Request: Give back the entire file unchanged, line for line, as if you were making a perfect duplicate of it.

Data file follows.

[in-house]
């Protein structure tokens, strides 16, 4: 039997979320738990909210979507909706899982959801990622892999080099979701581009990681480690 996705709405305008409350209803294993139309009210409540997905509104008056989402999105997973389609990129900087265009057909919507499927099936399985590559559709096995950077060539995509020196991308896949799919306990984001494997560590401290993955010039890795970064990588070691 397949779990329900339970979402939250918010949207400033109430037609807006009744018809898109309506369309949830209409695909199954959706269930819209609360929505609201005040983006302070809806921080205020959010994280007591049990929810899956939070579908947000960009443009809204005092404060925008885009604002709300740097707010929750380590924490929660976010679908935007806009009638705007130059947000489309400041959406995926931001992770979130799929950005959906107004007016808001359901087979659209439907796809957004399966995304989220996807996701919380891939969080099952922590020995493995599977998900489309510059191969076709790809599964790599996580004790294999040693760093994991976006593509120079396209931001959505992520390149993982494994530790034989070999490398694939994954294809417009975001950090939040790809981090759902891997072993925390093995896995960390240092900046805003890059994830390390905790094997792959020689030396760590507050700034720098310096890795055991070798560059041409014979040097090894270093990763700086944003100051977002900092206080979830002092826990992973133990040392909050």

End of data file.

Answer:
[in-house]
């Protein structure tokens, strides 16, 4: 039997979320738990909210979507909706899982959801990622892999080099979701581009990681480690 996705709405305008409350209803294993139309009210409540997905509104008056989402999105997973389609990129900087265009057909919507499927099936399985590559559709096995950077060539995509020196991308896949799919306990984001494997560590401290993955010039890795970064990588070691 397949779990329900339970979402939250918010949207400033109430037609807006009744018809898109309506369309949830209409695909199954959706269930819209609360929505609201005040983006302070809806921080205020959010994280007591049990929810899956939070579908947000960009443009809204005092404060925008885009604002709300740097707010929750380590924490929660976010679908935007806009009638705007130059947000489309400041959406995926931001992770979130799929950005959906107004007016808001359901087979659209439907796809957004399966995304989220996807996701919380891939969080099952922590020995493995599977998900489309510059191969076709790809599964790599996580004790294999040693760093994991976006593509120079396209931001959505992520390149993982494994530790034989070999490398694939994954294809417009975001950090939040790809981090759902891997072993925390093995896995960390240092900046805003890059994830390390905790094997792959020689030396760590507050700034720098310096890795055991070798560059041409014979040097090894270093990763700086944003100051977002900092206080979830002092826990992973133990040392909050």